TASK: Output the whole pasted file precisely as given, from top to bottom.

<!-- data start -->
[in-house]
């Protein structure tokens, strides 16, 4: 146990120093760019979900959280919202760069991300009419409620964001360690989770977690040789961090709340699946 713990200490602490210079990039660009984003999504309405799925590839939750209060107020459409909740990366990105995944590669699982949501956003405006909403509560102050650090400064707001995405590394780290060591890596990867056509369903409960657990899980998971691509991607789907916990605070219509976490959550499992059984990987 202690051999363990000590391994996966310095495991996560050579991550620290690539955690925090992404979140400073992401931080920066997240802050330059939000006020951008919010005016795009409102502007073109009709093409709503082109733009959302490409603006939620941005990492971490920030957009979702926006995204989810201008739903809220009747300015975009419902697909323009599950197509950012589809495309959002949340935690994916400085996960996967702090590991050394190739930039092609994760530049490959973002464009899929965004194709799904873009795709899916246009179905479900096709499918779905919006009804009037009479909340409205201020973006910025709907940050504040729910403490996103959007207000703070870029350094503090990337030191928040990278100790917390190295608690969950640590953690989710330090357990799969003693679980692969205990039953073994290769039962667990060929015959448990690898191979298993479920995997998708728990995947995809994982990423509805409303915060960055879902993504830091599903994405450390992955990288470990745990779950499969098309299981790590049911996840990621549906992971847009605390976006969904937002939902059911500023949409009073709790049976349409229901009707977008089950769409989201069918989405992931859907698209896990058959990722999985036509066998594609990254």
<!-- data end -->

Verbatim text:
[in-house]
């Protein structure tokens, strides 16, 4: 146990120093760019979900959280919202760069991300009419409620964001360690989770977690040789961090709340699946 713990200490602490210079990039660009984003999504309405799925590839939750209060107020459409909740990366990105995944590669699982949501956003405006909403509560102050650090400064707001995405590394780290060591890596990867056509369903409960657990899980998971691509991607789907916990605070219509976490959550499992059984990987 202690051999363990000590391994996966310095495991996560050579991550620290690539955690925090992404979140400073992401931080920066997240802050330059939000006020951008919010005016795009409102502007073109009709093409709503082109733009959302490409603006939620941005990492971490920030957009979702926006995204989810201008739903809220009747300015975009419902697909323009599950197509950012589809495309959002949340935690994916400085996960996967702090590991050394190739930039092609994760530049490959973002464009899929965004194709799904873009795709899916246009179905479900096709499918779905919006009804009037009479909340409205201020973006910025709907940050504040729910403490996103959007207000703070870029350094503090990337030191928040990278100790917390190295608690969950640590953690989710330090357990799969003693679980692969205990039953073994290769039962667990060929015959448990690898191979298993479920995997998708728990995947995809994982990423509805409303915060960055879902993504830091599903994405450390992955990288470990745990779950499969098309299981790590049911996840990621549906992971847009605390976006969904937002939902059911500023949409009073709790049976349409229901009707977008089950769409989201069918989405992931859907698209896990058959990722999985036509066998594609990254």